Portal:American Civil War

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Battle of Fort Donelson
Battle of Fort Donelson
Battle of Fort Donelson by Kurz and Allison

The American Civil War (18611865) was a sectional rebellion against the United States of America by the Confederate States, formed of eleven southern states' governments which moved to secede from the Union after the 1860 election of Abraham Lincoln as President of the United States. The Union's victory was eventually achieved by leveraging advantages in population, manufacturing and logistics and through a strategic naval blockade denying the Confederacy access to the world's markets.

In many ways, the conflict's central issues – the enslavement of African Americans, the role of constitutional federal government, and the rights of states  – are still not completely resolved. Not surprisingly, the Confederate army's surrender at Appomattox on April 9,1865 did little to change many Americans' attitudes toward the potential powers of central government. The passage of the Thirteenth, Fourteenth and Fifteenth amendments to the Constitution in the years immediately following the war did not change the racial prejudice prevalent among Americans of the day; and the process of Reconstruction did not heal the deeply personal wounds inflicted by four brutal years of war and more than 970,000 casualties – 3 percent of the population, including approximately 560,000 deaths. As a result, controversies affected by the war's unresolved social, political, economic and racial tensions continue to shape contemporary American thought. The causes of the war, the reasons for the outcome, and even the name of the war itself are subjects of much discussion even today. (Full article)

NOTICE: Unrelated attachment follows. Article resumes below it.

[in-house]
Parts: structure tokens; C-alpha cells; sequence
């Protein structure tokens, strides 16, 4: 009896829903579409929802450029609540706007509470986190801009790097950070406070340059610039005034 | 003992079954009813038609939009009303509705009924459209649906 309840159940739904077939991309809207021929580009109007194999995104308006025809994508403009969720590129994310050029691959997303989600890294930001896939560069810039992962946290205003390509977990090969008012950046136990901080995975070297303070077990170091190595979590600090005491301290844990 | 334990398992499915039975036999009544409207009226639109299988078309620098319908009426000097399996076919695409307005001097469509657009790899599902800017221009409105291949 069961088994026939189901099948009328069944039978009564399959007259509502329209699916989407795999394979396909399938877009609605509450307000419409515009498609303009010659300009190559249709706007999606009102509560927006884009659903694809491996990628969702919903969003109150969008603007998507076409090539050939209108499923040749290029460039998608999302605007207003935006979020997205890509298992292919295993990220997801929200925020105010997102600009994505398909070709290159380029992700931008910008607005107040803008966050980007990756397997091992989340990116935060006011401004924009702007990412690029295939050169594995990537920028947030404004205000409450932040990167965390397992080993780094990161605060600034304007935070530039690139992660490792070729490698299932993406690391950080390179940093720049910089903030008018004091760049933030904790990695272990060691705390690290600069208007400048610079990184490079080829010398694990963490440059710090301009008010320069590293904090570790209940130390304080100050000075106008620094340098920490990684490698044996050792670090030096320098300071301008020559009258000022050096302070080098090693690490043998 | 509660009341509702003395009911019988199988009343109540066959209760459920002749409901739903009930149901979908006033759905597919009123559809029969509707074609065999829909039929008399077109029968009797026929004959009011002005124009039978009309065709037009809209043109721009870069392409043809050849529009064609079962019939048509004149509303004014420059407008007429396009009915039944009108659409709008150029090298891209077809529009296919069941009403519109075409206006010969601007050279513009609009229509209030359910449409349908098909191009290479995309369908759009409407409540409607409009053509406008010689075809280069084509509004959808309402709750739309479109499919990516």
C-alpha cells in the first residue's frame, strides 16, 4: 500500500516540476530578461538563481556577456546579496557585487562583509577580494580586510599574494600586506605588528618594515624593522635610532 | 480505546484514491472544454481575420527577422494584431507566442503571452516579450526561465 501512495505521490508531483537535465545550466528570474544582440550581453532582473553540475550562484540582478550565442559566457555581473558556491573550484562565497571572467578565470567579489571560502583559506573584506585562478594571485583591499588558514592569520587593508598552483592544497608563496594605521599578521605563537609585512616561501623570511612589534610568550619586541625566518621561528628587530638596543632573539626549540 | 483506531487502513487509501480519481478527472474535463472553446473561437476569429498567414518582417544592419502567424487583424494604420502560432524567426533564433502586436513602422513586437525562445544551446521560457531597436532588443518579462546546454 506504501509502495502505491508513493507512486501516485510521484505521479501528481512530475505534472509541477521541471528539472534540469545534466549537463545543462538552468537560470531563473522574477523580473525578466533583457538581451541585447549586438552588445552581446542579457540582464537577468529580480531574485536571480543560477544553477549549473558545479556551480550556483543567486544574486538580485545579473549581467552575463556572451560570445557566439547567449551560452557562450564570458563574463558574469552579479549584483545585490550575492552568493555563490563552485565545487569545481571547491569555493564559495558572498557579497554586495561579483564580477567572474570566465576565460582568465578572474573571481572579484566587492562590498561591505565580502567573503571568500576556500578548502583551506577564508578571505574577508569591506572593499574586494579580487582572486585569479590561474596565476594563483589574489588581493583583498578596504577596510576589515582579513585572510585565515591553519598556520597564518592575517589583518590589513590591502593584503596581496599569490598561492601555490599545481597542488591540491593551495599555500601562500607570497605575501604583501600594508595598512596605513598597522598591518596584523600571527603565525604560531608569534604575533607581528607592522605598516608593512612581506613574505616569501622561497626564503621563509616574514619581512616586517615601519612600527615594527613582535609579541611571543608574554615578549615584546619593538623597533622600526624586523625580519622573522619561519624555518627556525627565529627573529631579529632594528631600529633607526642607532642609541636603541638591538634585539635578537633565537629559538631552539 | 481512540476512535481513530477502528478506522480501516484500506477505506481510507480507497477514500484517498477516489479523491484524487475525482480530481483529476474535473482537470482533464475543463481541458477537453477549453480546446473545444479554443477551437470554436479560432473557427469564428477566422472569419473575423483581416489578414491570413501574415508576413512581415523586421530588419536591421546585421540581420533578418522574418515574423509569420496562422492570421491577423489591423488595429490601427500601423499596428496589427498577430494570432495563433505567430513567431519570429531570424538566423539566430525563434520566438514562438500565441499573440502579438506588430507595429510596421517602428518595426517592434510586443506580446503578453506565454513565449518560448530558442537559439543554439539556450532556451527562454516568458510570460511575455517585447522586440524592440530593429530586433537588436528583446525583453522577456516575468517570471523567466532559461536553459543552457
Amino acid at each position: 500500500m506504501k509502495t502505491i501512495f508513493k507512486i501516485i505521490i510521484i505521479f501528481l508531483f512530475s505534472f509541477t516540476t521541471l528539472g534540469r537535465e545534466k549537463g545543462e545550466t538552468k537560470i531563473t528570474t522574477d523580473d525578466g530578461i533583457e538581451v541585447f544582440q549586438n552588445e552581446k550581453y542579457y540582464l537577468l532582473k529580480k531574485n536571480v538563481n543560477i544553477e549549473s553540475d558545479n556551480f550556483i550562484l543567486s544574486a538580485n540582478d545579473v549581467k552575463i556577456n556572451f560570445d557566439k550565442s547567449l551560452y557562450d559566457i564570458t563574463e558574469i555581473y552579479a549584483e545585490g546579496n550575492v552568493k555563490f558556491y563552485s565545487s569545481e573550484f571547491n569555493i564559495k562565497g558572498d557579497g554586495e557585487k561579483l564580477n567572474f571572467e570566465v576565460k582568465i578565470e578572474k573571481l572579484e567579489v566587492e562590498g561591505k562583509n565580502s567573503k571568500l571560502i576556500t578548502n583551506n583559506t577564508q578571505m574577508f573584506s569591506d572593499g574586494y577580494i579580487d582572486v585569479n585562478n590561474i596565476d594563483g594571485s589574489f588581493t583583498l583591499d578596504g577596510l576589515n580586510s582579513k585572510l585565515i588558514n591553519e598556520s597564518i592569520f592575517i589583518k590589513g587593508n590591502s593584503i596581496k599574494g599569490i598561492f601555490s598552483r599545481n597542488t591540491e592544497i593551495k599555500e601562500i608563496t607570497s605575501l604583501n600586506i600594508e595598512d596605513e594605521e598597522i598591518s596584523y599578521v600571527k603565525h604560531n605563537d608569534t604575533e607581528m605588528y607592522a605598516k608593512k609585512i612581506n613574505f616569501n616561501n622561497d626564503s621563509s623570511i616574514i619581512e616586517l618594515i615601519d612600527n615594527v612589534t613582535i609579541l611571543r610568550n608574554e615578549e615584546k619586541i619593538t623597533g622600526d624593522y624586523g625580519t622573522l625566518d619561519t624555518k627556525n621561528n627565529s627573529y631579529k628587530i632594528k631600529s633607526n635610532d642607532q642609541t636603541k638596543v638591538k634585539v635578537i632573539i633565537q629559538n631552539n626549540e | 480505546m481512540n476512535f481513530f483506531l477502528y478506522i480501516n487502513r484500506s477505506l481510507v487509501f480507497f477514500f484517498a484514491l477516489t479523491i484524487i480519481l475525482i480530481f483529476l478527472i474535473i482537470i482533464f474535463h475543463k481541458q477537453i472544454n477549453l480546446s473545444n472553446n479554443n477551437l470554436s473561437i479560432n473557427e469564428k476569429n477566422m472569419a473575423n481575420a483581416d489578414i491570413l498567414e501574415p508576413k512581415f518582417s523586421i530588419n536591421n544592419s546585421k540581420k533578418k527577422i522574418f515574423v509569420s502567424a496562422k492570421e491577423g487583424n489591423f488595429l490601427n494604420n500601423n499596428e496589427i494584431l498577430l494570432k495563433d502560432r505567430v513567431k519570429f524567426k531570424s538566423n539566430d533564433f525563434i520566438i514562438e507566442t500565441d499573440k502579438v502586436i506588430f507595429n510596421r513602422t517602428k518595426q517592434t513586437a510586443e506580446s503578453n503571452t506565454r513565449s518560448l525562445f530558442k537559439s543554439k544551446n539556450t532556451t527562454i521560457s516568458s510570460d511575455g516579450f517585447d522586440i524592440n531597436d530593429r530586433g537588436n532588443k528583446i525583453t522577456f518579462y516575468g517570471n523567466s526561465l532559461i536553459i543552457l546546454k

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Educating the Disfranchised and Disinherited is a 1999 biography of American General Samuel Chapman Armstrong and his associated normal school for freedmen, Hampton Institute, written by Robert Francis Engs and published by the University of Tennessee Press. The first full biography of its kind, the book portrays Armstrong as a complex politician and administrator in the postbellum period who balanced the needs of opposed parties surrounding the Virginia school: its African American students, Southern white neighbors, and Northern philanthropist funders. Previous works presented Armstrong in a polarized fashion, as either a savior or handicap for freedmen. The book emphasizes Armstrong's upbringing as a missionary in Hawaii in the development of his educational philosophy.